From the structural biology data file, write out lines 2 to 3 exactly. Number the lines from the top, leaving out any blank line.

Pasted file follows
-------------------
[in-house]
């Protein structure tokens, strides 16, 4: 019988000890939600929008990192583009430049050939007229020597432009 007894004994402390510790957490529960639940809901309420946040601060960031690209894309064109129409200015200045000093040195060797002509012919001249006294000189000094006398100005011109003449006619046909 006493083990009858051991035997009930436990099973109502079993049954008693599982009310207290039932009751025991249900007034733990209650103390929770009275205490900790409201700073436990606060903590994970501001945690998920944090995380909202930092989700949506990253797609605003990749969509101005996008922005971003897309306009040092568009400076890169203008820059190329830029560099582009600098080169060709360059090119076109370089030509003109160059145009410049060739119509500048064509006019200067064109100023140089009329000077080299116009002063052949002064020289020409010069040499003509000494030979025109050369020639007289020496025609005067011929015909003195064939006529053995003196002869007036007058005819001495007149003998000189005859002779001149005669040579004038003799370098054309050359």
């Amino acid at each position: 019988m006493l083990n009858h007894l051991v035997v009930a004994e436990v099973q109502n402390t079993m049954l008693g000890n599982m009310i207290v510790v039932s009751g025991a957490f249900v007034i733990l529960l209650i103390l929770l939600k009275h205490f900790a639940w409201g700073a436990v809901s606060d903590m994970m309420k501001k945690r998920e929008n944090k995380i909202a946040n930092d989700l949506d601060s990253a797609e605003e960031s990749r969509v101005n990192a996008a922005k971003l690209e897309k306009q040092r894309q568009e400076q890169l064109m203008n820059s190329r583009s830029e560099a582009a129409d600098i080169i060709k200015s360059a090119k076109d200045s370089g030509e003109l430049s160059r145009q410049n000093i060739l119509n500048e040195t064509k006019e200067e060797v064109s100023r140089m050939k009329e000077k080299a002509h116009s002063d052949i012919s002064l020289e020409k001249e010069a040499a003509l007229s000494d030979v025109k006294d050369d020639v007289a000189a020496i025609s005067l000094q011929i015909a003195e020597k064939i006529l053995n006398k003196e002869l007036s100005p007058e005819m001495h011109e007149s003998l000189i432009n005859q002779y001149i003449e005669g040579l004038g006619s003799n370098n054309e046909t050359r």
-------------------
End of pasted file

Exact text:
């Protein structure tokens, strides 16, 4: 019988000890939600929008990192583009430049050939007229020597432009 007894004994402390510790957490529960639940809901309420946040601060960031690209894309064109129409200015200045000093040195060797002509012919001249006294000189000094006398100005011109003449006619046909 006493083990009858051991035997009930436990099973109502079993049954008693599982009310207290039932009751025991249900007034733990209650103390929770009275205490900790409201700073436990606060903590994970501001945690998920944090995380909202930092989700949506990253797609605003990749969509101005996008922005971003897309306009040092568009400076890169203008820059190329830029560099582009600098080169060709360059090119076109370089030509003109160059145009410049060739119509500048064509006019200067064109100023140089009329000077080299116009002063052949002064020289020409010069040499003509000494030979025109050369020639007289020496025609005067011929015909003195064939006529053995003196002869007036007058005819001495007149003998000189005859002779001149005669040579004038003799370098054309050359």
């Amino acid at each position: 019988m006493l083990n009858h007894l051991v035997v009930a004994e436990v099973q109502n402390t079993m049954l008693g000890n599982m009310i207290v510790v039932s009751g025991a957490f249900v007034i733990l529960l209650i103390l929770l939600k009275h205490f900790a639940w409201g700073a436990v809901s606060d903590m994970m309420k501001k945690r998920e929008n944090k995380i909202a946040n930092d989700l949506d601060s990253a797609e605003e960031s990749r969509v101005n990192a996008a922005k971003l690209e897309k306009q040092r894309q568009e400076q890169l064109m203008n820059s190329r583009s830029e560099a582009a129409d600098i080169i060709k200015s360059a090119k076109d200045s370089g030509e003109l430049s160059r145009q410049n000093i060739l119509n500048e040195t064509k006019e200067e060797v064109s100023r140089m050939k009329e000077k080299a002509h116009s002063d052949i012919s002064l020289e020409k001249e010069a040499a003509l007229s000494d030979v025109k006294d050369d020639v007289a000189a020496i025609s005067l000094q011929i015909a003195e020597k064939i006529l053995n006398k003196e002869l007036s100005p007058e005819m001495h011109e007149s003998l000189i432009n005859q002779y001149i003449e005669g040579l004038g006619s003799n370098n054309e046909t050359r």